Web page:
The dish on paid sick leave from a server’s point of view

The dish on paid sick leave from a server’s point of view

Waitress by daveblog with Flickr Creative Commons License

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By Rebecca Lessner


As I sat with camera in hand, watching the House floor debate Friday from the press section, I couldn’t help but wonder if the legislators knew the very person’s job security they were arguing was my own.

The subject of the yeas and nays was HB 580, the Healthy Working Families Act. But more specifically, it was whether or not paid sick leave would flip the service industry on its head.

Del. Erick Bromwell. Photo by Rebecca Lessner for

Del. Erick Bromwell. Photo by Rebecca Lessner for

“I grew up in a restaurant, I grew up in a family owned business,” said Del. Eric Bromwell, D-Baltimore.

“My wife and I own a restaurant and motel..for the past 30 years,” said Del. Wendell Beitzel, R-Garrett.

“I bartend and waitress, sometimes pulling 12-hour shifts in Bel Air,” I thought to myself, somewhat amused.

Dishing it out

So what does this bill bring to the table? As a waitress/bartender with years of experience bringing things to tables, I can dish out my own opinion.

It’s easy to sympathize with both sides of the debate, even though I lean more in favor of the small business owner’s nay-saying. I’ll tell you why.

On one hand you have legislators — most of the Democrats in the House — who believe that all people deserve paid sick leave. This bill would require employers with 15 or more employees to provide paid sick leave at the same hourly rate. An employee can rack up to one hour of paid sick leave for every 30-hours worked.

This sounds great for employees who earn minimum wage. This sounds wonderful for employees who work 9-5 jobs, or at least clock in at the same time, five days a week.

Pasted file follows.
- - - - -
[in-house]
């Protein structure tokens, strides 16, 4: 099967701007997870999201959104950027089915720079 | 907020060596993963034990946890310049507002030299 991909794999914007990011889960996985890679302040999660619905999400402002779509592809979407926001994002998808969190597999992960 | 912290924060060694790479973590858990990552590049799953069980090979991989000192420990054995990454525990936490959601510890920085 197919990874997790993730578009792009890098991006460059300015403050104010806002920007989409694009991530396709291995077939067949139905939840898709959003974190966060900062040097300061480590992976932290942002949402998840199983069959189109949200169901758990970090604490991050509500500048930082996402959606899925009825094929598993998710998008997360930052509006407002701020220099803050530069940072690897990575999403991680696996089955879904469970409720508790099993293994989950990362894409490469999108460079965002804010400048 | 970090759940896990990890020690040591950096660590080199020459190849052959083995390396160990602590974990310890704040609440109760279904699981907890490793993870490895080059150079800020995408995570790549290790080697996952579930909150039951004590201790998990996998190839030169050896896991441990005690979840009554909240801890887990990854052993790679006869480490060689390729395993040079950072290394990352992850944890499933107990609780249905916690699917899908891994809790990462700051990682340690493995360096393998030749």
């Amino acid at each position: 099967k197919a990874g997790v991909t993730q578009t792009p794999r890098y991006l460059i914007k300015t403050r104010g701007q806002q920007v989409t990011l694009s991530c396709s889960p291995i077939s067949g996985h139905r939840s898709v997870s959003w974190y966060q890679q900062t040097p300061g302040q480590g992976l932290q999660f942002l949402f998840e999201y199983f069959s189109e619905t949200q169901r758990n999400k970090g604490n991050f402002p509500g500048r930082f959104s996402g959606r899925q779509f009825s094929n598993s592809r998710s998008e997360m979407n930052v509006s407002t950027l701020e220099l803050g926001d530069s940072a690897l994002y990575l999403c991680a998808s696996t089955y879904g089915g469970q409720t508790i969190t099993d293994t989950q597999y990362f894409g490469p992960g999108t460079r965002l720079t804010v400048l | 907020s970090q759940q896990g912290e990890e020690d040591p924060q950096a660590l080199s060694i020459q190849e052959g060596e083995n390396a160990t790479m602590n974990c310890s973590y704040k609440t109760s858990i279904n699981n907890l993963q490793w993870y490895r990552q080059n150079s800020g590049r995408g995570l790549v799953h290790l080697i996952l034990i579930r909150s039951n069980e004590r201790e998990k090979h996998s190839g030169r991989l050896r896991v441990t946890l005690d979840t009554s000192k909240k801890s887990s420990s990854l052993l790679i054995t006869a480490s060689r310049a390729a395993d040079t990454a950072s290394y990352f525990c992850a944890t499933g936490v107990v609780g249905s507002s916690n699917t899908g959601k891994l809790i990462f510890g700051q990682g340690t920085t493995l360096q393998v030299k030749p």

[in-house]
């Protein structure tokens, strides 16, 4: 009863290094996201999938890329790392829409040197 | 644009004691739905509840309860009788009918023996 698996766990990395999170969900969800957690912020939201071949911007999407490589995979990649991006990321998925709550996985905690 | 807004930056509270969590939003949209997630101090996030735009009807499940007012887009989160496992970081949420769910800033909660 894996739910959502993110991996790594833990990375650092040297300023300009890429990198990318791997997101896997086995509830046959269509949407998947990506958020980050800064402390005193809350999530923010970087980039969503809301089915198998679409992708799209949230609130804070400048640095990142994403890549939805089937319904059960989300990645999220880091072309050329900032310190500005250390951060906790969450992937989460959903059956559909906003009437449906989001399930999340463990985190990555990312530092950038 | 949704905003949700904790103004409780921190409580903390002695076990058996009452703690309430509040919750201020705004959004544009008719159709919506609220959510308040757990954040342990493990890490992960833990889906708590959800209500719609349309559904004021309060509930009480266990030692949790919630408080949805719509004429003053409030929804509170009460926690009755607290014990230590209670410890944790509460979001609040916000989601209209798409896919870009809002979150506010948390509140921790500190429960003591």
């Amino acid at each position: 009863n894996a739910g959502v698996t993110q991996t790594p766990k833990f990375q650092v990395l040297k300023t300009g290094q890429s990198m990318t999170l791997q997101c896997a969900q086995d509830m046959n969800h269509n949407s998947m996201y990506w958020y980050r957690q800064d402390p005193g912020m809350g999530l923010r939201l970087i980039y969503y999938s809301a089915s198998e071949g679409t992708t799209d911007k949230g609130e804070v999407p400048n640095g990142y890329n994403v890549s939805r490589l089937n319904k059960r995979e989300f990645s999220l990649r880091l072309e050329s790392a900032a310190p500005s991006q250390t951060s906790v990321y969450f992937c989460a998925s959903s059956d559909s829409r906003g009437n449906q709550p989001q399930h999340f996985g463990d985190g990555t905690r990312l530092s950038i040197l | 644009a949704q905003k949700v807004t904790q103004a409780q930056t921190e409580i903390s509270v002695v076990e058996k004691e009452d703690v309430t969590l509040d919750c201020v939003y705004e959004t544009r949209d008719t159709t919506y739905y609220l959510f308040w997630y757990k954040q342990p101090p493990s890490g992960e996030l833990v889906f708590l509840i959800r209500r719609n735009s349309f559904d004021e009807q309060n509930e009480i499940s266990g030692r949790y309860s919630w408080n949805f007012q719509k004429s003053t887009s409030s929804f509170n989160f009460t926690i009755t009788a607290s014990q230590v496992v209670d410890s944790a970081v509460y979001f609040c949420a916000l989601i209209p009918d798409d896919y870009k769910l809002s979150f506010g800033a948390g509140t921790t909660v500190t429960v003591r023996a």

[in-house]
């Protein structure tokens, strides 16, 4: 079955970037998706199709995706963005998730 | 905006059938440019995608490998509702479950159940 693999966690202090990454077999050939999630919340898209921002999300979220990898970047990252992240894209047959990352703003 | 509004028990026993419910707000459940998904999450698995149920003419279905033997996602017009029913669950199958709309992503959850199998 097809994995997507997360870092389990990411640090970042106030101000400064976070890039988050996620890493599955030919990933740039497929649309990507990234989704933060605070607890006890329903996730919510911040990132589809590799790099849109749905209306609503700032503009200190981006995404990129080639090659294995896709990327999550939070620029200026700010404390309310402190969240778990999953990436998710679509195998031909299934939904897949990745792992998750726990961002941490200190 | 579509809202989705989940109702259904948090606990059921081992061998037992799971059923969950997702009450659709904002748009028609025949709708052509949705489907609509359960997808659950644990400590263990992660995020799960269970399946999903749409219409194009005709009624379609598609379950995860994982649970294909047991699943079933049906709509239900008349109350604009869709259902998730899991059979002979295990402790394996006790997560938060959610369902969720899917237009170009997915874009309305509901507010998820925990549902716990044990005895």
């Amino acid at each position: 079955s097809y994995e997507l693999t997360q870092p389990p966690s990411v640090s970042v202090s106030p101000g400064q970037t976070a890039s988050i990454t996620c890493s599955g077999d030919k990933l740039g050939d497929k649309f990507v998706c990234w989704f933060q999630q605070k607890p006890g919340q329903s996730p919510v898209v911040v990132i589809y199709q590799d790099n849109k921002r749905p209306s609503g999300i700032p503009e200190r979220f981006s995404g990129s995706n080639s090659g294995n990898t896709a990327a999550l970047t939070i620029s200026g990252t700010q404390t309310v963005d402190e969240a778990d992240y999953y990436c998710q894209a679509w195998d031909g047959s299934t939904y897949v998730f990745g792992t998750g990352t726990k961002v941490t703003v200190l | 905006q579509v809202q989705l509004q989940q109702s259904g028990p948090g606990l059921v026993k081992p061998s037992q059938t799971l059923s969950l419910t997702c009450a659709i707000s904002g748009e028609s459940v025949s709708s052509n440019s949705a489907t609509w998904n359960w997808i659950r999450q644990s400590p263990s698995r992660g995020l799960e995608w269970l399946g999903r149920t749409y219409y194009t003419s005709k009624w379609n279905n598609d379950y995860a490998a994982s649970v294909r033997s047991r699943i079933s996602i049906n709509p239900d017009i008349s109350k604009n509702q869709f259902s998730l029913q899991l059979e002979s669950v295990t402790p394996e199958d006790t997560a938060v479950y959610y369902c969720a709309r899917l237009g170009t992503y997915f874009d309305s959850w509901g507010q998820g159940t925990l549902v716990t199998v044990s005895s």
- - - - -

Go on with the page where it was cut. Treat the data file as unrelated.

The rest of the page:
That’s not the service industry.

Scheduling is hard

“It’s hard to put together a schedule, it’s even harder to find people who are willing to work on holidays, on days where everyone else has off,” said one-time restaurant manager Bromwell, pushing for an amendment to the bill that would exclude restaurants.

He would be the first of several legislators to try to exclude the service industry and be voted down over the hour-long debate.

His comment took me back 24 hours to Thursday morning, when I was working my second job to pay off my student loans. One of our servers had called out due to a stomach flu that had been taking our employees hostage, or maybe she was just hungover.

My restaurant was left with two servers, one manager and a bartender.

Our hostess was also nowhere to be found.

Guests didn’t see that we were also short our food expeditor (expo), salad person and a line cook. My manager and I, the bartender, picked up the slack of four people during the lunch rush, while two servers worked the dining room and two cooks manned the line.

I wish I could tell you the name of where I worked, but this sort of thing happens everywhere 16-year-olds and up are hired.

Taking off for sickness

Some legislators argue sick workers will take off if they can still count on a paycheck, keeping viruses from spreading. According to Maryland’s food regulations, Comar requires employers to insure that employees who are exhibiting symptoms of being sick do not work with food, utensils, or equipment.

However, when someone needs to make rent and pay off loans, will a server stay home for $3.63 an hour?

Am I saying,  I don’t want to get an extra boost in paying my bills when I’m laid up. Of course not, everyone can use a helping hand.